Supervisor Nathan Magsig

Supervisor Nathan Magsig | Fresno County

September 6, 2022

Leading up to the Creek Fire, the County of Fresno was concerned with the density and significant number of dead trees in Eastern Fresno county. In 2015, the Rim Fire burned over 150,000 acres near Hume Lake and the sense of urgency to thin the Forest was ever present. By 2019 there were over 25 million dead trees in Fresno County alone.

On the evening of September 4th 2020, a fire was detected outside Camp Sierra and fire resources were dispatched. A few hours later this small fire grew forcing the evacuation of the camp and the community of Big Creek. The morning of September 5th, concerned residents began calling my cell phone wanting to know what was happening with the fire. I was able to provide information using Facebook Live videos so residents and concerned citizens could receive accurate and up to date reports.

Because the fire had started on the Friday leading into Labor Day weekend, many news stations lacked adequate reporters to disseminate information that was “real time”. I decided to use the resources of my office to provide accurate and up to date information to those seeking information on the Creek Fire. The fire was growing so rapidly that it required 6-8 live updates daily.

There was so much misinformation in the first 10 days, that, I was compelled to drive in areas where the fire was burning or it has passed through to show residents which properties had survived and which areas were destroyed by the fire.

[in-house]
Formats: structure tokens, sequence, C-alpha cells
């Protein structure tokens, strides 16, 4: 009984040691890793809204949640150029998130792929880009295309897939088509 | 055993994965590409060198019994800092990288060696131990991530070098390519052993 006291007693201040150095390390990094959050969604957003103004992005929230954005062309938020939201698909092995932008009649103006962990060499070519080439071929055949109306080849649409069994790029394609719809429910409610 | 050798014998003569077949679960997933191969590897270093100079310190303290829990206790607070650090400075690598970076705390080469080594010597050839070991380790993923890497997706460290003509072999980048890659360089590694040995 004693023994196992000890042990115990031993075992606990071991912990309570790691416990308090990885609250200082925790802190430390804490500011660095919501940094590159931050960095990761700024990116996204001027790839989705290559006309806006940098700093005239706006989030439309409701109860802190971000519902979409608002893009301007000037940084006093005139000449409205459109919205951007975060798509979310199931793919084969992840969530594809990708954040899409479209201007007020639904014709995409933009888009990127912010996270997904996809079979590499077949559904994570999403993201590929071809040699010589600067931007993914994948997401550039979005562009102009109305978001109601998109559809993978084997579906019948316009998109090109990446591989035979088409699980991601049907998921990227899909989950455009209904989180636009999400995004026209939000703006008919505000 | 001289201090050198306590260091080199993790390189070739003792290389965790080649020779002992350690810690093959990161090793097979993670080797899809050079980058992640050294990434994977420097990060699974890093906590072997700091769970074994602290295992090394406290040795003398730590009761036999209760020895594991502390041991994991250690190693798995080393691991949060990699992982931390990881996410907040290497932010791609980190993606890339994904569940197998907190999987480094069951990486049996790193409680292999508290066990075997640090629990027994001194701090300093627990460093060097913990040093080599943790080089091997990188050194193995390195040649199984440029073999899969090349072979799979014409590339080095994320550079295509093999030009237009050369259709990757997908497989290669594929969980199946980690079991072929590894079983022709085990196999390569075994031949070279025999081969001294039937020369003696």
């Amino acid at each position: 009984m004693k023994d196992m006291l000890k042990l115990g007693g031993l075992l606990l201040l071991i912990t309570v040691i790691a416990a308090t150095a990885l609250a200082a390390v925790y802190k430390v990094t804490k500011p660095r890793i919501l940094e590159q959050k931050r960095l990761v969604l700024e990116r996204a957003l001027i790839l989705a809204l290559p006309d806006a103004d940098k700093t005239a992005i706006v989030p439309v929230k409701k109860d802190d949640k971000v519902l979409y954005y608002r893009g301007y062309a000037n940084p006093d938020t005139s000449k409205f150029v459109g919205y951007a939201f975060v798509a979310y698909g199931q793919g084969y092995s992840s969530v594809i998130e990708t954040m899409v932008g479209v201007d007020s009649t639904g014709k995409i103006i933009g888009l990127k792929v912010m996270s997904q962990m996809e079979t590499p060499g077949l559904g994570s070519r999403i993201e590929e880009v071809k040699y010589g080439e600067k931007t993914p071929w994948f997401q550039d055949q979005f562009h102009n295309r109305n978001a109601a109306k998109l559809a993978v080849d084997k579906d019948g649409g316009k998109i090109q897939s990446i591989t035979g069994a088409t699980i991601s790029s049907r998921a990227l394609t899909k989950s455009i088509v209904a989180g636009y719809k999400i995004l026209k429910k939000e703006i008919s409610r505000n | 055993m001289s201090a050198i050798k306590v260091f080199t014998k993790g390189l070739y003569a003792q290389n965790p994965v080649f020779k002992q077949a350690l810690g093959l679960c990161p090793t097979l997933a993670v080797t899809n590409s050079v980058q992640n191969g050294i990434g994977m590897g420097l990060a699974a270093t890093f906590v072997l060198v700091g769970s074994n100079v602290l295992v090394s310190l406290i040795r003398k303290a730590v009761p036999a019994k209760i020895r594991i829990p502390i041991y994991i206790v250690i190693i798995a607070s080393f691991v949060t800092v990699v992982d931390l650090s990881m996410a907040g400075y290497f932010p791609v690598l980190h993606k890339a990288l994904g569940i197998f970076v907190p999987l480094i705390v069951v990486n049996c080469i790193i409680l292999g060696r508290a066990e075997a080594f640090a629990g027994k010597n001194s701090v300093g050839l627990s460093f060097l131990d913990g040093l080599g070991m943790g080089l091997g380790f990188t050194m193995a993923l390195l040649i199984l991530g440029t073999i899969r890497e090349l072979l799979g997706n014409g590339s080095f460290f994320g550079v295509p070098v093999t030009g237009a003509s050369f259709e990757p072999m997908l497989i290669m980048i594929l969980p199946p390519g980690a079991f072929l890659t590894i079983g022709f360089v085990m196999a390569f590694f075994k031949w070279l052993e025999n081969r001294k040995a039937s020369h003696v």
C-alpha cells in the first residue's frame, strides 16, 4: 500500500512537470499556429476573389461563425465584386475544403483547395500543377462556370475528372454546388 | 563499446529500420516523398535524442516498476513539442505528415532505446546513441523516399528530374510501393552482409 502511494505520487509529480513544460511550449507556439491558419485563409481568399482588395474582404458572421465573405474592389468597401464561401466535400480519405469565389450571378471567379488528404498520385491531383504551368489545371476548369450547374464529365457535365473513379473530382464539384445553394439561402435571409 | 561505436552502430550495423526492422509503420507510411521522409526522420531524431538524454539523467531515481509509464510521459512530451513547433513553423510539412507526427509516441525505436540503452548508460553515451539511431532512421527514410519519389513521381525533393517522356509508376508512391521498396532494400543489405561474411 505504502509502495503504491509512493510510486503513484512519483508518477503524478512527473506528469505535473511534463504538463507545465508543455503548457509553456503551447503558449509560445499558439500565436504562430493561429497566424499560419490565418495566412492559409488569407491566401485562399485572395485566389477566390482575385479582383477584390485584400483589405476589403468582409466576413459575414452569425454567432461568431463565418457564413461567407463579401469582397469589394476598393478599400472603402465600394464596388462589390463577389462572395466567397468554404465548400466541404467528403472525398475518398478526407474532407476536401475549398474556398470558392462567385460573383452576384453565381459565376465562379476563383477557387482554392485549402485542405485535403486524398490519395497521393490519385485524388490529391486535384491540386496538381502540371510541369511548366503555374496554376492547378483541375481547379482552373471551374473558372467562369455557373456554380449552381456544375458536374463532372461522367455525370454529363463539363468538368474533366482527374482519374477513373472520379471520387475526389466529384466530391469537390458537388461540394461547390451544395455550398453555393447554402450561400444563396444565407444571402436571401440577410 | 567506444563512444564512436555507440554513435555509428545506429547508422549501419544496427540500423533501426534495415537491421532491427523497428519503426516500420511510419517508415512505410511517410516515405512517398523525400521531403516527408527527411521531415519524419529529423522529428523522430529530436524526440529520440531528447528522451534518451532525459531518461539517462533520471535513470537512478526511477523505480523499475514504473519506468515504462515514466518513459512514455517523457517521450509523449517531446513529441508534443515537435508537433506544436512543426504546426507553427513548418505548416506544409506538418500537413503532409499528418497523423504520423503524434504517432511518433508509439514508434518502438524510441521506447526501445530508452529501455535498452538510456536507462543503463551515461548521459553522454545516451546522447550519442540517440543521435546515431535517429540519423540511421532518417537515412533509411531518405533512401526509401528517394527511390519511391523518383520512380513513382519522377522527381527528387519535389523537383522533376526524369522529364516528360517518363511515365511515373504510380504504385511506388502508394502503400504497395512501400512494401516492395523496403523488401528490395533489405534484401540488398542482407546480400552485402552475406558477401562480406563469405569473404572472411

On one occasion I received messages that the town of Shaver had been destroyed. I drove through Shaver, live, to show that not only did the town survive, but most of the residential properties did too.

A few days later I was with the Chief Mark Johnson of Cal Fire and were driving down Auberry Road. The fire had ravaged many of the residences just a few hours before our arrival that day. We stopped in front of one home while Facebook live was in progress. The house miraculously survived, however, there were several small fires actively burning around the home. After the fires around the home were extinguished, I immediately received a phone call from the homeowner. Just 2 hours before their call to me, they were told by others that their home was lost in the fire. They were totally surprised to learn that I was at their home and it had survived.

For 3 1/2 months, my office provided regular updates not only on the fire but also on how the community was coming together to help rebuild.

While the Creek Fire is the largest single disaster in the county’s history it also stands as one of the greatest periods of generosity where neighbors, churches, cities, and states provided money, housing, police, firefighters and food to those in need.